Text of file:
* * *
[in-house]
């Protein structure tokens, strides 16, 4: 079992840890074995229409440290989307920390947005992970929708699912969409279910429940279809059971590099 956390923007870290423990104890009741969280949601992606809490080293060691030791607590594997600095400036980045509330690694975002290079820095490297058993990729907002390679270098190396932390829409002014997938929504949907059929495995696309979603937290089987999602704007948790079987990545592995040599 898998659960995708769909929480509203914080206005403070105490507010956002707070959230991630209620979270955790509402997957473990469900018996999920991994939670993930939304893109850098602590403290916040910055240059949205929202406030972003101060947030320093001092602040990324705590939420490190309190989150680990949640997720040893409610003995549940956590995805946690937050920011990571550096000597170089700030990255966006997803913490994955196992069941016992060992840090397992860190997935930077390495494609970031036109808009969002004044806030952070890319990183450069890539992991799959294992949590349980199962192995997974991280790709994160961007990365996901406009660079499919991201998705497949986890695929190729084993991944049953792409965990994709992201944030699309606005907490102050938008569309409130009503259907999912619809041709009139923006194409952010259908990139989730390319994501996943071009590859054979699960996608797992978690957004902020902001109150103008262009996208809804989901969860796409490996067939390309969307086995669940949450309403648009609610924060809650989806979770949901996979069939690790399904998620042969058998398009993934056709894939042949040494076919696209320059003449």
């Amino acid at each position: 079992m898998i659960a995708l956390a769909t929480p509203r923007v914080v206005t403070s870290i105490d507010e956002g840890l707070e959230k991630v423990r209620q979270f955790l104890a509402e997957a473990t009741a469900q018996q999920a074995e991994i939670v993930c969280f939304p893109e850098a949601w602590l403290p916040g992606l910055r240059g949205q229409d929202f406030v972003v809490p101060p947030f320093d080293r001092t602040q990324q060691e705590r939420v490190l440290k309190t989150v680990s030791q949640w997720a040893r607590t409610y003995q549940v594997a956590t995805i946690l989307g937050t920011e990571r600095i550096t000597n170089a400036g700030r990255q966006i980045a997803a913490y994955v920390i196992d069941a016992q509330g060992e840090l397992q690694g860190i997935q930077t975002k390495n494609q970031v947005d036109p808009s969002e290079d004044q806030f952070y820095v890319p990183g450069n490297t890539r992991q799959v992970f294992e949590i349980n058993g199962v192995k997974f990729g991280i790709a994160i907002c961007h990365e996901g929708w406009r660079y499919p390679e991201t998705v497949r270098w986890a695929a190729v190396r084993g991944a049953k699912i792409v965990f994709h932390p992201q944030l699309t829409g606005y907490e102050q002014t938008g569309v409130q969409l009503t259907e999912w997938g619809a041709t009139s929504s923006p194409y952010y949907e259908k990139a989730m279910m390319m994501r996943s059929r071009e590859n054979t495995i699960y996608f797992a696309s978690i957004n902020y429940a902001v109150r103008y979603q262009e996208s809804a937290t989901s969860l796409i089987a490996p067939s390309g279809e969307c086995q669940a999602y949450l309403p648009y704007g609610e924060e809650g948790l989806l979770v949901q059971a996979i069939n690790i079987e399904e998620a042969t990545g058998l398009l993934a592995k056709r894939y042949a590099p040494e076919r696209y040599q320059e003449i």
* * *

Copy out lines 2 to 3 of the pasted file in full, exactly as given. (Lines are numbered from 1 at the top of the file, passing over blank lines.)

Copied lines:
């Protein structure tokens, strides 16, 4: 079992840890074995229409440290989307920390947005992970929708699912969409279910429940279809059971590099 956390923007870290423990104890009741969280949601992606809490080293060691030791607590594997600095400036980045509330690694975002290079820095490297058993990729907002390679270098190396932390829409002014997938929504949907059929495995696309979603937290089987999602704007948790079987990545592995040599 898998659960995708769909929480509203914080206005403070105490507010956002707070959230991630209620979270955790509402997957473990469900018996999920991994939670993930939304893109850098602590403290916040910055240059949205929202406030972003101060947030320093001092602040990324705590939420490190309190989150680990949640997720040893409610003995549940956590995805946690937050920011990571550096000597170089700030990255966006997803913490994955196992069941016992060992840090397992860190997935930077390495494609970031036109808009969002004044806030952070890319990183450069890539992991799959294992949590349980199962192995997974991280790709994160961007990365996901406009660079499919991201998705497949986890695929190729084993991944049953792409965990994709992201944030699309606005907490102050938008569309409130009503259907999912619809041709009139923006194409952010259908990139989730390319994501996943071009590859054979699960996608797992978690957004902020902001109150103008262009996208809804989901969860796409490996067939390309969307086995669940949450309403648009609610924060809650989806979770949901996979069939690790399904998620042969058998398009993934056709894939042949040494076919696209320059003449």
């Amino acid at each position: 079992m898998i659960a995708l956390a769909t929480p509203r923007v914080v206005t403070s870290i105490d507010e956002g840890l707070e959230k991630v423990r209620q979270f955790l104890a509402e997957a473990t009741a469900q018996q999920a074995e991994i939670v993930c969280f939304p893109e850098a949601w602590l403290p916040g992606l910055r240059g949205q229409d929202f406030v972003v809490p101060p947030f320093d080293r001092t602040q990324q060691e705590r939420v490190l440290k309190t989150v680990s030791q949640w997720a040893r607590t409610y003995q549940v594997a956590t995805i946690l989307g937050t920011e990571r600095i550096t000597n170089a400036g700030r990255q966006i980045a997803a913490y994955v920390i196992d069941a016992q509330g060992e840090l397992q690694g860190i997935q930077t975002k390495n494609q970031v947005d036109p808009s969002e290079d004044q806030f952070y820095v890319p990183g450069n490297t890539r992991q799959v992970f294992e949590i349980n058993g199962v192995k997974f990729g991280i790709a994160i907002c961007h990365e996901g929708w406009r660079y499919p390679e991201t998705v497949r270098w986890a695929a190729v190396r084993g991944a049953k699912i792409v965990f994709h932390p992201q944030l699309t829409g606005y907490e102050q002014t938008g569309v409130q969409l009503t259907e999912w997938g619809a041709t009139s929504s923006p194409y952010y949907e259908k990139a989730m279910m390319m994501r996943s059929r071009e590859n054979t495995i699960y996608f797992a696309s978690i957004n902020y429940a902001v109150r103008y979603q262009e996208s809804a937290t989901s969860l796409i089987a490996p067939s390309g279809e969307c086995q669940a999602y949450l309403p648009y704007g609610e924060e809650g948790l989806l979770v949901q059971a996979i069939n690790i079987e399904e998620a042969t990545g058998l398009l993934a592995k056709r894939y042949a590099p040494e076919r696209y040599q320059e003449i």